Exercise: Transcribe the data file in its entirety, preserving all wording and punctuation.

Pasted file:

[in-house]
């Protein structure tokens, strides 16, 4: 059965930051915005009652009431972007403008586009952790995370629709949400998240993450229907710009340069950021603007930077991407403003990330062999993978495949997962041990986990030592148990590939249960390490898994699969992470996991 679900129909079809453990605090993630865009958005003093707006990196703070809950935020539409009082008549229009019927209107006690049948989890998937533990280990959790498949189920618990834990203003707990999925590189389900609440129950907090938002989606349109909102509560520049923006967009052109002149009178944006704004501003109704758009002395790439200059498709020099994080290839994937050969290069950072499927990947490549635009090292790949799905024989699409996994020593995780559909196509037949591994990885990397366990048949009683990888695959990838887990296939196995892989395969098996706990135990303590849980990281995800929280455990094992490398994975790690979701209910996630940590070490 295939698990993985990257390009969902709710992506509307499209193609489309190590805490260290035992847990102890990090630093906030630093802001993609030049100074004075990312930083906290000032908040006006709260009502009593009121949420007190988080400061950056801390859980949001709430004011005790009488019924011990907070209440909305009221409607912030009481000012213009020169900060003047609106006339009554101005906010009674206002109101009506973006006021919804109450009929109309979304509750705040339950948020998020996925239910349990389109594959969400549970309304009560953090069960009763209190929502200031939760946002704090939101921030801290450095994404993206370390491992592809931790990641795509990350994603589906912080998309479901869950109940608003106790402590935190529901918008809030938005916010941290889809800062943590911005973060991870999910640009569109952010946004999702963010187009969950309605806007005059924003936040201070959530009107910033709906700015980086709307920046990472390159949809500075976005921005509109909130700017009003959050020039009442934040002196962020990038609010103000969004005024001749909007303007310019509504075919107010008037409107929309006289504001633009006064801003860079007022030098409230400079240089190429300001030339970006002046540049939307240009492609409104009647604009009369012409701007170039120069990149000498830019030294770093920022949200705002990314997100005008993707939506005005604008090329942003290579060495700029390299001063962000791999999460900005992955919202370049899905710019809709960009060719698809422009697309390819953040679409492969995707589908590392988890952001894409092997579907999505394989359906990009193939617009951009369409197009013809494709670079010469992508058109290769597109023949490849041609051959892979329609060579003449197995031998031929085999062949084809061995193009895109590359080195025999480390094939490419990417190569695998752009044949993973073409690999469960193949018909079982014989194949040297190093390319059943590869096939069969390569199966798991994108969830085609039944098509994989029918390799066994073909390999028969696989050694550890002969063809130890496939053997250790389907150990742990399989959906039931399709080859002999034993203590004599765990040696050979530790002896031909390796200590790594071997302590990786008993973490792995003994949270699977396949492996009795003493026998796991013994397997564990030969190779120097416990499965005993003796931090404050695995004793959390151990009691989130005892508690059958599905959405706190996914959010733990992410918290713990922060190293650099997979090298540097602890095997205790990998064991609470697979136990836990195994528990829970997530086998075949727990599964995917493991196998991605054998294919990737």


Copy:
[in-house]
């Protein structure tokens, strides 16, 4: 059965930051915005009652009431972007403008586009952790995370629709949400998240993450229907710009340069950021603007930077991407403003990330062999993978495949997962041990986990030592148990590939249960390490898994699969992470996991 679900129909079809453990605090993630865009958005003093707006990196703070809950935020539409009082008549229009019927209107006690049948989890998937533990280990959790498949189920618990834990203003707990999925590189389900609440129950907090938002989606349109909102509560520049923006967009052109002149009178944006704004501003109704758009002395790439200059498709020099994080290839994937050969290069950072499927990947490549635009090292790949799905024989699409996994020593995780559909196509037949591994990885990397366990048949009683990888695959990838887990296939196995892989395969098996706990135990303590849980990281995800929280455990094992490398994975790690979701209910996630940590070490 295939698990993985990257390009969902709710992506509307499209193609489309190590805490260290035992847990102890990090630093906030630093802001993609030049100074004075990312930083906290000032908040006006709260009502009593009121949420007190988080400061950056801390859980949001709430004011005790009488019924011990907070209440909305009221409607912030009481000012213009020169900060003047609106006339009554101005906010009674206002109101009506973006006021919804109450009929109309979304509750705040339950948020998020996925239910349990389109594959969400549970309304009560953090069960009763209190929502200031939760946002704090939101921030801290450095994404993206370390491992592809931790990641795509990350994603589906912080998309479901869950109940608003106790402590935190529901918008809030938005916010941290889809800062943590911005973060991870999910640009569109952010946004999702963010187009969950309605806007005059924003936040201070959530009107910033709906700015980086709307920046990472390159949809500075976005921005509109909130700017009003959050020039009442934040002196962020990038609010103000969004005024001749909007303007310019509504075919107010008037409107929309006289504001633009006064801003860079007022030098409230400079240089190429300001030339970006002046540049939307240009492609409104009647604009009369012409701007170039120069990149000498830019030294770093920022949200705002990314997100005008993707939506005005604008090329942003290579060495700029390299001063962000791999999460900005992955919202370049899905710019809709960009060719698809422009697309390819953040679409492969995707589908590392988890952001894409092997579907999505394989359906990009193939617009951009369409197009013809494709670079010469992508058109290769597109023949490849041609051959892979329609060579003449197995031998031929085999062949084809061995193009895109590359080195025999480390094939490419990417190569695998752009044949993973073409690999469960193949018909079982014989194949040297190093390319059943590869096939069969390569199966798991994108969830085609039944098509994989029918390799066994073909390999028969696989050694550890002969063809130890496939053997250790389907150990742990399989959906039931399709080859002999034993203590004599765990040696050979530790002896031909390796200590790594071997302590990786008993973490792995003994949270699977396949492996009795003493026998796991013994397997564990030969190779120097416990499965005993003796931090404050695995004793959390151990009691989130005892508690059958599905959405706190996914959010733990992410918290713990922060190293650099997979090298540097602890095997205790990998064991609470697979136990836990195994528990829970997530086998075949727990599964995917493991196998991605054998294919990737």